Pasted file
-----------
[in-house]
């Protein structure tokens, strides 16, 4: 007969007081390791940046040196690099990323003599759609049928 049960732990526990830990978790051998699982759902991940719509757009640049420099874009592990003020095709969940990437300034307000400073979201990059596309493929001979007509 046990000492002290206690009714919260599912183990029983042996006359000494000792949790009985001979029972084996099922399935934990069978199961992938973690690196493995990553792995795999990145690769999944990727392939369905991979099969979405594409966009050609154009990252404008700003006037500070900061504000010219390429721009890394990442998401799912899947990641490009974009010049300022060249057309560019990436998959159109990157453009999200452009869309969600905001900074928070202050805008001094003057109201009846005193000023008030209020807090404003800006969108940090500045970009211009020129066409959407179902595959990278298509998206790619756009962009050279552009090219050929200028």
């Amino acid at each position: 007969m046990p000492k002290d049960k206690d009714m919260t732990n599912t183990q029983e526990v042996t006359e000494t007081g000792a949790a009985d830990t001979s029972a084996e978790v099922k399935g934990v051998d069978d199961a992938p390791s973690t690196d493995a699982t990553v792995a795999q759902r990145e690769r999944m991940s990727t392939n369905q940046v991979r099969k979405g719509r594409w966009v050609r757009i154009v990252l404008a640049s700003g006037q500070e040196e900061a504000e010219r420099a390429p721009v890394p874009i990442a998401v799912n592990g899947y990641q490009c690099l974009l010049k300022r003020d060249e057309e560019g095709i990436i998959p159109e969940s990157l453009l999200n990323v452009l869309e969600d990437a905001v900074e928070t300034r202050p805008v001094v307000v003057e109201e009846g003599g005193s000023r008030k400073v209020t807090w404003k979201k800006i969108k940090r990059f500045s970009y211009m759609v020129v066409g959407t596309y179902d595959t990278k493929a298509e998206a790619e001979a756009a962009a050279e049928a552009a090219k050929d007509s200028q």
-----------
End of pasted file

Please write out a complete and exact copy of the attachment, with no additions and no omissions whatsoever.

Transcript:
[in-house]
């Protein structure tokens, strides 16, 4: 007969007081390791940046040196690099990323003599759609049928 049960732990526990830990978790051998699982759902991940719509757009640049420099874009592990003020095709969940990437300034307000400073979201990059596309493929001979007509 046990000492002290206690009714919260599912183990029983042996006359000494000792949790009985001979029972084996099922399935934990069978199961992938973690690196493995990553792995795999990145690769999944990727392939369905991979099969979405594409966009050609154009990252404008700003006037500070900061504000010219390429721009890394990442998401799912899947990641490009974009010049300022060249057309560019990436998959159109990157453009999200452009869309969600905001900074928070202050805008001094003057109201009846005193000023008030209020807090404003800006969108940090500045970009211009020129066409959407179902595959990278298509998206790619756009962009050279552009090219050929200028």
């Amino acid at each position: 007969m046990p000492k002290d049960k206690d009714m919260t732990n599912t183990q029983e526990v042996t006359e000494t007081g000792a949790a009985d830990t001979s029972a084996e978790v099922k399935g934990v051998d069978d199961a992938p390791s973690t690196d493995a699982t990553v792995a795999q759902r990145e690769r999944m991940s990727t392939n369905q940046v991979r099969k979405g719509r594409w966009v050609r757009i154009v990252l404008a640049s700003g006037q500070e040196e900061a504000e010219r420099a390429p721009v890394p874009i990442a998401v799912n592990g899947y990641q490009c690099l974009l010049k300022r003020d060249e057309e560019g095709i990436i998959p159109e969940s990157l453009l999200n990323v452009l869309e969600d990437a905001v900074e928070t300034r202050p805008v001094v307000v003057e109201e009846g003599g005193s000023r008030k400073v209020t807090w404003k979201k800006i969108k940090r990059f500045s970009y211009m759609v020129v066409g959407t596309y179902d595959t990278k493929a298509e998206a790619e001979a756009a962009a050279e049928a552009a090219k050929d007509s200028q």